[the] Parties acknowledge and agree that the contractor shall be the sole owner of all intellectual property rights generated during the development, manufacture, and supply of the Product, including all know-how (collectively, the “Product IP Rights”). The contractor shall be entitled to exclusively exploit any such Product IP Rights. Except as expressly set forth in this APA, the contractor does not grant to the Commission and/or the participating Member States by implication, estoppel or otherwise, any right, title, license or interest in the Product IP Rights. All rights not expressly granted by the contractor hereunder are reserved by the contractor (emphasis added).
It is, therefore, the contractor (in this case CureVac), and not the EU, that retains all the rights generated as a result of the EU funding, including clinical data. This means that the EU is not in a very favorable position to negotiate the final price (not yet disclosed in the Agreement), either for the European patients or for the least developed countries in the world that are in most need of the product, which is contrary to the explicit negotiation objectives stated in the EU/Member State Agreement. Furthermore, the EU member States are entitled to re-sell, export and/or distribute the future vaccine to any other EU or European Economic Area (EEA) Member State and Switzerland, provided that these States expressly agrees in writing to fully assume the indemnity obligations codified in the APA. The contract also contains an astonishing provision (Article I.10.2) which states that:
[the] participating Member States shall take the appropriate measures to ensure that the Products supplied to them pursuant to this APA will not be (i) re-sold or (ii) exported, distributed or donated for free to another country outside the EU and EEA and Switzerland, including for donation via NGOs or the World Health Organization, without prior consent of the contractor.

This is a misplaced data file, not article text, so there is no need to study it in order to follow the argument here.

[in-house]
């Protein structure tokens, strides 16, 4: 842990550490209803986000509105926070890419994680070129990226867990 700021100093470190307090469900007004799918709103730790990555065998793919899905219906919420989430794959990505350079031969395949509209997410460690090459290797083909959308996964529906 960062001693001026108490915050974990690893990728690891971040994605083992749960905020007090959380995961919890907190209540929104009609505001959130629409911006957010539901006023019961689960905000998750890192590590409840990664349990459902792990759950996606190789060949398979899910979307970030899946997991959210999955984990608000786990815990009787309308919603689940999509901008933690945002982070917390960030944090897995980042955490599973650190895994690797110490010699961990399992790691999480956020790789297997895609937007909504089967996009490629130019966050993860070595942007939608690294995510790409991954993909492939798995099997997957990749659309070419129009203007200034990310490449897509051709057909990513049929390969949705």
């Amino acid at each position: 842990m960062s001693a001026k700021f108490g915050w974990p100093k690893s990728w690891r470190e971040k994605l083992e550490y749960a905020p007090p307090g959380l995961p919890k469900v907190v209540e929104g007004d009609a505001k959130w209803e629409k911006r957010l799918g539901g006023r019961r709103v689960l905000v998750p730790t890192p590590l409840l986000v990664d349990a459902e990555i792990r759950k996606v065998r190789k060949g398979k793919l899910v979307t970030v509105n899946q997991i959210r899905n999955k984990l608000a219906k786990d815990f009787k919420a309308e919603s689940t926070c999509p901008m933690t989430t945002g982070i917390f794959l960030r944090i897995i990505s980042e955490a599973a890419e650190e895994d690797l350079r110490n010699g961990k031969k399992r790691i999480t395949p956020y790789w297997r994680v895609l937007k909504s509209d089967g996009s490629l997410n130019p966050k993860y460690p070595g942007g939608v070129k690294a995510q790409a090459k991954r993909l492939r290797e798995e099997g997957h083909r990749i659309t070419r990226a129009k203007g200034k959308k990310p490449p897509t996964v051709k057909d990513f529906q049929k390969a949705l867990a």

This means that the EU has shamefully guaranteed a de facto veto right to the private company to provide universal, fair access of vaccines through the current channel of global solidarity. None of the EU APAs have clauses that will ensure global non-exclusive licenses to third parties, which would be able to guarantee the accessibility/affordability of COVID-19 health technologies. The EU has voluntary given up all its significant potential leverage in such context. The second shocking provision included in all EU APAs, concerns the problem of Indemnification for liability. With the excuse that these APAs are concluded under “epidemic conditions” and, as such, require some special/exceptional treatment reflecting the exceptional circumstances of the COVID-19 pandemic and the need to develop new vaccines at an unprecedented speed in order to allow for very large scale immunization, the Commission has undertaken steps to ensure (Article 1.23) that
each participating Member State shall indemnify and hold harmless the contractor, its Affiliates, sub-contractors and sub-licensees, including contract partners involved in the research, development (including pre-clinical and clinical testing), manufacturing and/or delivery; and officers, directors, employees and other agents, representatives and service providers of each (together, the “Indemnified Persons”) for liability incurred and normally borne by them relating to harm, damages and losses (together, the "Losses") as further specified in Article I.23.5 arising from the use and deployment of the Products supplied to the participating Member State (or another entity appointed by that participating Member State) under this APA, irrespective of the time when the Losses occur (emphasis added).
Therefore, the administration of the final product (the vaccine) will be conducted under the sole responsibility of the participating Member States. Contrary to what normally happens in ordinary agreements, where the risks are carried by the company, the Commission and the Member States will take all the responsibility for indemnification for liability. This is openly in contrast with the EU framework depicted rhetorically as “an insurance policy, which transfers some of the risk from industry to the public authorities in return for assuring Member States equitable and affordable access to a vaccine, should one become available” (emphasis added).